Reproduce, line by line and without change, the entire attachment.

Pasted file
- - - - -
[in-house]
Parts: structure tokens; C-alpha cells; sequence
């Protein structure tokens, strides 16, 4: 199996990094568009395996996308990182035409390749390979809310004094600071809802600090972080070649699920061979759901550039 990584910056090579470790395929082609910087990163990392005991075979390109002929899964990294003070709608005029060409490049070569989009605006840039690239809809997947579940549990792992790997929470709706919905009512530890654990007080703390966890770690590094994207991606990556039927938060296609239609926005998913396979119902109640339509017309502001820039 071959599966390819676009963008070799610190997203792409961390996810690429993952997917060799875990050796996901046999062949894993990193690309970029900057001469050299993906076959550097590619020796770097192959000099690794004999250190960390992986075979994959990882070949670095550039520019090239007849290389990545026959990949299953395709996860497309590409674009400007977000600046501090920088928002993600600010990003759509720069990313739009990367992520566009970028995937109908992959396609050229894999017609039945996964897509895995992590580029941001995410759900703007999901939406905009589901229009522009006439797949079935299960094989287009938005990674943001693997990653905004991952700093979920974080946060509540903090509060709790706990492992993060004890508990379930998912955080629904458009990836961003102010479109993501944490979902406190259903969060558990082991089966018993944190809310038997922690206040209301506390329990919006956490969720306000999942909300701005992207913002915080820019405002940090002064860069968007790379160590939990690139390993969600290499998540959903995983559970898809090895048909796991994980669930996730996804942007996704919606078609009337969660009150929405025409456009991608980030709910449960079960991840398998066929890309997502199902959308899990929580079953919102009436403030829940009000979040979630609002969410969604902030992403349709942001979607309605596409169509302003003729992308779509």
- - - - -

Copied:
[in-house]
Parts: structure tokens; C-alpha cells; sequence
């Protein structure tokens, strides 16, 4: 199996990094568009395996996308990182035409390749390979809310004094600071809802600090972080070649699920061979759901550039 990584910056090579470790395929082609910087990163990392005991075979390109002929899964990294003070709608005029060409490049070569989009605006840039690239809809997947579940549990792992790997929470709706919905009512530890654990007080703390966890770690590094994207991606990556039927938060296609239609926005998913396979119902109640339509017309502001820039 071959599966390819676009963008070799610190997203792409961390996810690429993952997917060799875990050796996901046999062949894993990193690309970029900057001469050299993906076959550097590619020796770097192959000099690794004999250190960390992986075979994959990882070949670095550039520019090239007849290389990545026959990949299953395709996860497309590409674009400007977000600046501090920088928002993600600010990003759509720069990313739009990367992520566009970028995937109908992959396609050229894999017609039945996964897509895995992590580029941001995410759900703007999901939406905009589901229009522009006439797949079935299960094989287009938005990674943001693997990653905004991952700093979920974080946060509540903090509060709790706990492992993060004890508990379930998912955080629904458009990836961003102010479109993501944490979902406190259903969060558990082991089966018993944190809310038997922690206040209301506390329990919006956490969720306000999942909300701005992207913002915080820019405002940090002064860069968007790379160590939990690139390993969600290499998540959903995983559970898809090895048909796991994980669930996730996804942007996704919606078609009337969660009150929405025409456009991608980030709910449960079960991840398998066929890309997502199902959308899990929580079953919102009436403030829940009000979040979630609002969410969604902030992403349709942001979607309605596409169509302003003729992308779509």